Unless you need to network with other professionals across the globe, or your business caters specifically to other businesses, or you want to hire qualified professionals, you don’t need a LinkedIn. That said, it can’t hurt to create an account and see if it works for you!
How to Advertise a Small Business
IndoorMedia does not recommend Twitter for most small businesses and only recommends LinkedIn for businesses with a specific professional audience. Instagram and Facebook are much more relevant in most cases. Of course, social media and online advertising should only ever be one part of your greater advertising strategy.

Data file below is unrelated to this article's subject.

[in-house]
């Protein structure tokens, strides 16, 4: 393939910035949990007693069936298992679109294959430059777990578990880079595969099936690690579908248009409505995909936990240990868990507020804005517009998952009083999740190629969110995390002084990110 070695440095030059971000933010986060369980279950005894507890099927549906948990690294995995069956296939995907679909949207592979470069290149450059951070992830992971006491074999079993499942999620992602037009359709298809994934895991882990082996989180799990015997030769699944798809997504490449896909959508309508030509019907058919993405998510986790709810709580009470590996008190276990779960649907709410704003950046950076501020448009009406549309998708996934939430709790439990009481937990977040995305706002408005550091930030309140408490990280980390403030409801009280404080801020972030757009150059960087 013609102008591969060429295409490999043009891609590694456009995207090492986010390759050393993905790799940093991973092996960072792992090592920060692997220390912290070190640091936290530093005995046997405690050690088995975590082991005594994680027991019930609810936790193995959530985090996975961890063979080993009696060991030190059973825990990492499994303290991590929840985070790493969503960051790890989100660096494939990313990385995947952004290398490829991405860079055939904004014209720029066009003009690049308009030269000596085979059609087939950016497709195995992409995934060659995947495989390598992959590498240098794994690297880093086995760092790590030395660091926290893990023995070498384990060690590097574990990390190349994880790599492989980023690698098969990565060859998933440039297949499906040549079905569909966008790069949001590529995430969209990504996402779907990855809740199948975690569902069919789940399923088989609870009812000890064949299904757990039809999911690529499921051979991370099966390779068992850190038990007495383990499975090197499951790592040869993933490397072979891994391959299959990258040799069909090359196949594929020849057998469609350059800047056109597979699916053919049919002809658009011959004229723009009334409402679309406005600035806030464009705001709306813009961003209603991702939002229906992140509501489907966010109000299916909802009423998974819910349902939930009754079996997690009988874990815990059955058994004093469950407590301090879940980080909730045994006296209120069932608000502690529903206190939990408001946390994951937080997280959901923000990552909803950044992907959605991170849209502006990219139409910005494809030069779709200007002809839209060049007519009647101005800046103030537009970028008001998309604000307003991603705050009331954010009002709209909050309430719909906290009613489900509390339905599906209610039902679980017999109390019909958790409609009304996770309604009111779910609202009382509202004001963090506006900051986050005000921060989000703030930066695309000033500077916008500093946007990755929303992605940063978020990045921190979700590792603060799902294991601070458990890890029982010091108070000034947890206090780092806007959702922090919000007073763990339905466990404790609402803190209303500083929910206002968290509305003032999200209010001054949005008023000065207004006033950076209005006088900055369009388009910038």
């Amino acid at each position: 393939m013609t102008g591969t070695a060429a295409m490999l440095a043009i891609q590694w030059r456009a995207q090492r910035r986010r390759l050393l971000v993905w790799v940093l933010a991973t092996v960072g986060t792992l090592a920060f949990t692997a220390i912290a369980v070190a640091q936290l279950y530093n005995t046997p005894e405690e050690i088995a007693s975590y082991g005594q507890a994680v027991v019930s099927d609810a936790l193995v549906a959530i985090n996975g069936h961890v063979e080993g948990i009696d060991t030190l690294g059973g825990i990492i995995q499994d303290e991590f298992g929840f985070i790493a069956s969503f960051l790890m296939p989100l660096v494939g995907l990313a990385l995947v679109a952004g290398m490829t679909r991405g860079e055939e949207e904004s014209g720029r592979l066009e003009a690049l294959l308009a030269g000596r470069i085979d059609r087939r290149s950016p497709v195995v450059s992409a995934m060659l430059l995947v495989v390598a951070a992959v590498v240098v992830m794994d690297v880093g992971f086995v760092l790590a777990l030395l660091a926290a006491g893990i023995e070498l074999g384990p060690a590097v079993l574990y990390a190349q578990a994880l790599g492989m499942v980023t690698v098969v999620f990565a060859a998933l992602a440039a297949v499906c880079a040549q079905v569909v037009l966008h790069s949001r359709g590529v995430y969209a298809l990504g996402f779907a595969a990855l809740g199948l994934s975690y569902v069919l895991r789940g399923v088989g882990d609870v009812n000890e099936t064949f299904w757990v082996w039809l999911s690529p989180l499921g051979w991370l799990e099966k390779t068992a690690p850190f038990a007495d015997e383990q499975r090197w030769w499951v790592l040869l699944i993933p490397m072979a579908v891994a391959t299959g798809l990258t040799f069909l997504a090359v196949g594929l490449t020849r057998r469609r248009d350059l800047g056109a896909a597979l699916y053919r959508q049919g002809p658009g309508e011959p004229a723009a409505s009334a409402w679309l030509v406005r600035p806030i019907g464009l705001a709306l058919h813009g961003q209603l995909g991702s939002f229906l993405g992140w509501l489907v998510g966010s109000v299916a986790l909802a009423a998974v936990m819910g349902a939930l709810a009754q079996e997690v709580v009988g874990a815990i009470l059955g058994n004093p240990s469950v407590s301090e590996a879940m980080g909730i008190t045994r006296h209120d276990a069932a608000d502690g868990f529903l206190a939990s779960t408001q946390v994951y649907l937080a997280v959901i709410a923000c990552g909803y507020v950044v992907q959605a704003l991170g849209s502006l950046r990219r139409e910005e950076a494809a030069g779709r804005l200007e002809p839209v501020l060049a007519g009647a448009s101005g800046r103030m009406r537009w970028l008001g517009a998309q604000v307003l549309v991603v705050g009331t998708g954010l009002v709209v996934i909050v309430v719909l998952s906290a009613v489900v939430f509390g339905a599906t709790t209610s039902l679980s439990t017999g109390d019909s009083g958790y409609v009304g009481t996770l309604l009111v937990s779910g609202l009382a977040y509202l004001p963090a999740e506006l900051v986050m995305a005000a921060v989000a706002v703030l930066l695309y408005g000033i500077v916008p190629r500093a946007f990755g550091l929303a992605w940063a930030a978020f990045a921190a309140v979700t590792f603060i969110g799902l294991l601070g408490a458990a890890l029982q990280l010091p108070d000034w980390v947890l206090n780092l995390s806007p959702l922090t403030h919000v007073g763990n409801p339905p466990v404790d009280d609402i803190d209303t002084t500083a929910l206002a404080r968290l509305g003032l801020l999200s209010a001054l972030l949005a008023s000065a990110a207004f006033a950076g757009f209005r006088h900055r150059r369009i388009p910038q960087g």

Traditional advertising is a necessity if your business deals in physical, face-to-face goods and services (food, salon services, auto repairs, etc.). Try billboard advertising. Better yet, try grocery store advertising. Also known as in-store supermarket advertising, this involves services like Cartvertising. These are the ads you see actually on a shopping cart in a grocery store.
Shopping cart advertising rates are very affordable and are sure to be seen by people with money to spend. People go grocery shopping frequently, often over once a week.
Don’t waste your time with Twitter and LinkedIn if you have limited marketing resources. Instead, stick to traditional advertising channels, a dedicated business website, Instagram and Facebook, and Yelp. The most important thing is always to prioritize your service. Advertising draws people in, but what keeps them coming back is the quality of the business!